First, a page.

Once, when my younger child was about three, he didn’t want to walk the short distance from the car to our house because it was raining and he didn’t want to get the bottom of his shoes wet. I was carrying a couple of bags of groceries and feeling irritated by his arbitrary rules and systems, so I told him he was fine and could walk to the house by himself. I walked up the steps to the porch and left him on the sidewalk screaming, “Carry me!” over and over. I ignored him and went into the house, closed the door behind me, put the grocery bags down in the kitchen, and went back to the front door to watch him through the window. There he stood, magnificent in his rage: little face wet and contorted with the effort of his howling, his tiny body rigid. Our standoff ended several minutes later when a cyclist riding by slowed at the sight of a crying toddler alone on a wet sidewalk. When he turned his bike around to come back and check on him, I came out and sheepishly retrieved my furious child.
At that time, he was going to a small neighborhood preschool, one of those warm and homey places where the kids spent their days picking flowers and felting wool. A couple times a year the teachers at this school gave parents updates about their kids in the form of letters written to the children. That year, one of the letters written to my son read, “We love how sure you are about what you need and how determined you are to get it.”
To this day, I feel grateful for that perspective of my son, because it showed me a new way to think of the story of him—and also of me. I used to describe this child—the one who tans as quickly as I do in the summer, the one whose hair is as dark and coarse as mine—as “stubborn” and “willful.” I have a few photos of him when he was an infant and in the middle of long bouts of fussing. They are blurry and almost abstract because I took them when he was strapped to me in a front pack, his crying, grimacing face only inches from mine. The photos capture the depth and scale of his dissatisfaction with me, and his full commitment to letting me know.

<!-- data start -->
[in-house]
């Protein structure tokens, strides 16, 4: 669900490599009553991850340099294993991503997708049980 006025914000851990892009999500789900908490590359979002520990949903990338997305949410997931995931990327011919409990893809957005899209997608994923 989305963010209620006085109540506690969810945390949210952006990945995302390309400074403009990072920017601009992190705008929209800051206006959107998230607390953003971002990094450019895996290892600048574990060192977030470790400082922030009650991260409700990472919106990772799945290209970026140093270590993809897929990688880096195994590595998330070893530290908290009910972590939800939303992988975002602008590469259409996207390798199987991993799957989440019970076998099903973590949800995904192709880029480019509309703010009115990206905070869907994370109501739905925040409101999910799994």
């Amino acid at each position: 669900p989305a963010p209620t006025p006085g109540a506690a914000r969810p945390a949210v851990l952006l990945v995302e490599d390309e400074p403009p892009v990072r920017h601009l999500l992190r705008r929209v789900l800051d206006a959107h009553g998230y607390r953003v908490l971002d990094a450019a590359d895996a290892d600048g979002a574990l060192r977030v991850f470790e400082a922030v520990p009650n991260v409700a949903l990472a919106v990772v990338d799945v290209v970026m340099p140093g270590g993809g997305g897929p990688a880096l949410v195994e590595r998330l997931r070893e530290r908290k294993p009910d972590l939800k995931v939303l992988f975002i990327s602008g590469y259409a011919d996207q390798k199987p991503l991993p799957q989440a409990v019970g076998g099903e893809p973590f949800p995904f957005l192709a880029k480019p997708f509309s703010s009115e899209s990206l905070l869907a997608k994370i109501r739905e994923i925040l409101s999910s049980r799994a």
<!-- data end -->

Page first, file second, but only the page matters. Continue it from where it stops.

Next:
After that letter from his teachers, and conversations with other parents and teachers, I started thinking of him instead as having “strong ideas” and “big feelings.” He is nine now, unsurprisingly fierce and passionate about what he loves, what he doesn’t, what makes him sad, what makes him scared. He is sure about what is fair and what is not, and righteous in a way that, I have to admit, is intimately familiar to me. Though I didn’t see clearly at the time that we shared something beyond complexion and hair, I can’t miss it now.
Like my son, I have been considered a pain in the ass my whole life. I have been called aggressive, harsh, abrasive, ambitious, demanding, unyielding, sassy, lippy, uppity, a know-it-all. I have been advised to be less emotional, to hold back rather than keep pushing forward, to relent. I have been told to stay in my lane, to know my place, to keep a lid on it— “it” meaning my feelings, my sense of justice, my sense of what I need, my sense of what is needed.
Over the years, I’ve taken some of this advice. I’ve occasionally done what I’ve been told. Instead of pushing all my big feelings and strong ideas out into the world, sometimes I hold them in. I try not to fight every fight. But holding back instead of pushing forward doesn’t come naturally to me, and if I do it for too long, I don’t recognize myself anymore.
Earlier this spring, I held my son in my arms, consoling him after another disappointment in a long line of disappointments, otherwise known as life. He was shaking from the tangle of emotions swirling around him, colliding inside him. As I held him close, I whispered confidently, reassuringly, “One day, your body will be big enough to hold all those feelings.”
But even as his sweet face and little body relaxed, I knew there was something hollow in my words. Look at me: I’m a fully grown person, but most days my body doesn’t feel big enough to hold all that I think and feel. Not even close.
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